In the morning at the John Day dam it was raining, so that helped formulate the decision to move on. I consulted GasBuddy on the iPhone to determine the lowest price of fuel in the direction of travel. That turned out to be Hermiston, on the Oregon side of the Columbia. My iPhone, with the help of Google Maps suggested the route on highway 14 on the Washington side, while Tomtom preferred the southern way on I-84 on the Oregon side. Normally, I prefer the smaller roads, but I had seen the Washington route in November, so I went with Tomtom on the south side of the Columbia. There are some impressive tree farms along the way, with huge tracts of tree fields in various stages of growth. After a late start, and spending a long time online outside a McDonalds to catch up on some blog updates, it was another easy decision to move over to the camper-friendly Walmart lot immediately behind it. The customer service staff suggested a remote, isolated corner of their parking lot that would have been a great spot were it not for the semi truck in the same lot that idled all night. That was not as bad as the reefer engine that would start up regularly and noisily. Sometimes you win, sometimes you don’t!
Heading north through Spokane, my eagle eye started picking up some disturbing sights. What is that white stuff on the rear of that car?
Luckily, the snow cover lessened by the time we saw the ‘Canada’ sign in Sandpoint, Idaho.
I may have stopped in that area for the night, but I wanted to visit with my friends who built and operate the St Marys River B&B near Cranbrook, across the line in British Columbia.
So I ran the gauntlet of the deer along the highway while there was still daylight to improve the chances of avoiding collision. There was no hassle at the border crossing at all, and soon I was parked in the yard of the B&B.
In the morning, I could not go by the first Tim Horton’s without stopping for my first ‘double double’ in almost 6 months. On through Kootenay National Park, my old stomping grounds, there were at least 3 serious looking snow squalls trying to convince me to head back for Arizona. But the roads were only wet, and soon I was back in Lake Louise. There, I retrieved about 15 pounds of mail that the post office is nice enough to store for me when I am away. After picking up some more mail and pay cheques at my old office, we retreated to the campground, where only sites plowed free of snow are available. Although the average snow depth in the bush appeared to be between two and three feet, all around the village there are banks 8-10 feet deep where it has been moved off the roads. In spite of the snow, the temps were pretty decent.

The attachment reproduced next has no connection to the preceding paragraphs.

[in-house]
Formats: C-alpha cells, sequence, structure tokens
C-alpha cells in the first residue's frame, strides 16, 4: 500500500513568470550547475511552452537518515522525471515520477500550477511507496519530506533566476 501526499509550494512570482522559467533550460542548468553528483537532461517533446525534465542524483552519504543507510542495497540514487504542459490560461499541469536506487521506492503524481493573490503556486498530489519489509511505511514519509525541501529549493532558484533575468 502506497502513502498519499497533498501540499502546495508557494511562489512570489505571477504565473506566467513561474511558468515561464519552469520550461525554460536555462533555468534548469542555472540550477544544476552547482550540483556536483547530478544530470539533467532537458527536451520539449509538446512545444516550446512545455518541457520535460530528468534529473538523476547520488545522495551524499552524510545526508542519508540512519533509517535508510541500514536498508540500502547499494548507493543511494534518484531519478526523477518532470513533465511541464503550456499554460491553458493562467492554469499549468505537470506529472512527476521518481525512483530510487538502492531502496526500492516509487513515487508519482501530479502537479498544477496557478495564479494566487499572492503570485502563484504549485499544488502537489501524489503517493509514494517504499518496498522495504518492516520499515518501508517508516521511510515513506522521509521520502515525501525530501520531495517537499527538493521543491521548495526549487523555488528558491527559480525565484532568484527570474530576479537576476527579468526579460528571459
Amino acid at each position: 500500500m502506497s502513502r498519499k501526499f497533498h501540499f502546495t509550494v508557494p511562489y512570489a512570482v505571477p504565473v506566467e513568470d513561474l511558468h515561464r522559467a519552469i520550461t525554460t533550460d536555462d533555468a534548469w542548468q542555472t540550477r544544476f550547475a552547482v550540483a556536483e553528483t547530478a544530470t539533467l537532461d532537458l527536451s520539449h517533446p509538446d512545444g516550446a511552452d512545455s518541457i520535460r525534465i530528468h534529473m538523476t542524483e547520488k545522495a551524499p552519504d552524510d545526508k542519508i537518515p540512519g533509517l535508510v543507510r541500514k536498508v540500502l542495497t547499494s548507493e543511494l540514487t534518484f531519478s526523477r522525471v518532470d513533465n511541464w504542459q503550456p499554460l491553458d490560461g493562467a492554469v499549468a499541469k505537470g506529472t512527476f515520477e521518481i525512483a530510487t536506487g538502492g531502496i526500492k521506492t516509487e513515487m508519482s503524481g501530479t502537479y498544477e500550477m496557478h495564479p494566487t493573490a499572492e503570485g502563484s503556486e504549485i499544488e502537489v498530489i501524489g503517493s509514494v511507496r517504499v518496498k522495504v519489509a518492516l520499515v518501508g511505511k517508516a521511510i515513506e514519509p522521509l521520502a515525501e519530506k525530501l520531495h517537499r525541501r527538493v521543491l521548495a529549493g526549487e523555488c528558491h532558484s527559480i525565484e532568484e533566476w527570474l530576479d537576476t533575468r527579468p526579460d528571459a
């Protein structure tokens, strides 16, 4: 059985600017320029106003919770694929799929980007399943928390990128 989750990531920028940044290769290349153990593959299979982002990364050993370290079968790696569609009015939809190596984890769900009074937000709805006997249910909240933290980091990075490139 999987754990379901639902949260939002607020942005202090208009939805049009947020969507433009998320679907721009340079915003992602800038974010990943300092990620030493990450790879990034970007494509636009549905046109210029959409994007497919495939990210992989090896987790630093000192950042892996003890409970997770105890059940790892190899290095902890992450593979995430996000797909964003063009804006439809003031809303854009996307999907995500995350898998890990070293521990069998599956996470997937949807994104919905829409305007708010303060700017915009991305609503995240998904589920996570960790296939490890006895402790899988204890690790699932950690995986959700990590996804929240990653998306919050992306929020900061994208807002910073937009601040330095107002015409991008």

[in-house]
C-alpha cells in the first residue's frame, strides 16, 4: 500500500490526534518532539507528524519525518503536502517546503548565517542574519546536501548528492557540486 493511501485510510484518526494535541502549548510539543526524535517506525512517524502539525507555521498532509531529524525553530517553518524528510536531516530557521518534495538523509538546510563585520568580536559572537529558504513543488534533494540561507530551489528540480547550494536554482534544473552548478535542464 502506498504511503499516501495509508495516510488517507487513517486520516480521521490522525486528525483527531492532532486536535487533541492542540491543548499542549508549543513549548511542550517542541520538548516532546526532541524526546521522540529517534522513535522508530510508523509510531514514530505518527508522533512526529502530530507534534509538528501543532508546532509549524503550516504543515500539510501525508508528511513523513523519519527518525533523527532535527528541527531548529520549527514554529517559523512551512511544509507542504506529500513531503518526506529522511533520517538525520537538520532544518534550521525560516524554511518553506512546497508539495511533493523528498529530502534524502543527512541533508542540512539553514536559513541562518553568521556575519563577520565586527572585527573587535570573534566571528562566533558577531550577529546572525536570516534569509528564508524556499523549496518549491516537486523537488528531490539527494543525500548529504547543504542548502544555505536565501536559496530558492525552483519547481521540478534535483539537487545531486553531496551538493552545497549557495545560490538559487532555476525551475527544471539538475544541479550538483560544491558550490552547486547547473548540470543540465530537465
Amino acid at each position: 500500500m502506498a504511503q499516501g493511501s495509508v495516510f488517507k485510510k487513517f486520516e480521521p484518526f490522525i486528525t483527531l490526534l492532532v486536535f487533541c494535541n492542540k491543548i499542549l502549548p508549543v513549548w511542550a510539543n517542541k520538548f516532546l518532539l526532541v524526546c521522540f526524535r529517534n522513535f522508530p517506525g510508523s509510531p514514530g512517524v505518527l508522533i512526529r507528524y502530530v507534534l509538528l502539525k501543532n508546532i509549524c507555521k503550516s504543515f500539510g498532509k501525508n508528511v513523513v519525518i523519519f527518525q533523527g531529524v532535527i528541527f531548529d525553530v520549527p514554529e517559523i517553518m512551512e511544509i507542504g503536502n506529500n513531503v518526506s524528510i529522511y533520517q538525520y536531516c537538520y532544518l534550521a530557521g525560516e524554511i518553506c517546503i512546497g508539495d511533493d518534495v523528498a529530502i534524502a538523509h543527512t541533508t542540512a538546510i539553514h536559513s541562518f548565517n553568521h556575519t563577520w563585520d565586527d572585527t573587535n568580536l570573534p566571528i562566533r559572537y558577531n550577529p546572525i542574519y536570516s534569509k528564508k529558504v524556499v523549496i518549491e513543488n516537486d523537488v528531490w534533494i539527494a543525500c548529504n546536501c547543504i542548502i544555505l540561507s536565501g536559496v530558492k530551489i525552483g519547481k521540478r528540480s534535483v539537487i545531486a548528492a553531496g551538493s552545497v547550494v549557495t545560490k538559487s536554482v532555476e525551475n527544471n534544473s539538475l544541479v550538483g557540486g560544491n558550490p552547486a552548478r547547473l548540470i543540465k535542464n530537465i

I spotted this Siberian Tabby Tiger lurking in the snow banks in the campground.
Getting back has seen a few changes. I slept in my regular house under a regular roof for the first time in almost 6 months, my first Tim’s coffee, my first shower where the water stayed on between lather and rinse, went online with a 22” monitor and a real keyboard, and walking around in – SNOW.
On the final leg of the trip, we passed close by Dogpound north, where John and Brenda are now starting to observe the tops of their fence posts emerging from the snow, while they become accustomed the the realities of life back at home on the farm.
Hailey is having a great time racing around the vast reaches of the house and basement, made more interesting (for her) by the piles of boxes and furniture left over from my move last fall. She’s also looking forward to getting re-acquainted with a new crop of mice outside, while keeping watch out for Wily Coyote.
Once again, my thoughts go out to Al, Kelly (and Cora) of the Bayfield Bunch, who are mourning the loss of yet another member of their furry family. Now Max has joined the recently departed Checkers in the big dog park in the sky.
Now that I am ‘home’ for a while my blogging will likely slow up somewhat, unless there are interesting photos or events to relate. I know I won’t be blogging as often as the Bayfield Bunch, but probably more than Wandering Willy, who tends to blog rarely when he is at home.
I suspect however that I will soon be bored of cutting grass and building shelves, and painting, and moving boxes from one place to another, and will find a good excuse to hit the road again in either the 5th wheel or the truck camper.
Till then, keep your batteries charged, wheels between the ditches, and pray for cheaper fuel.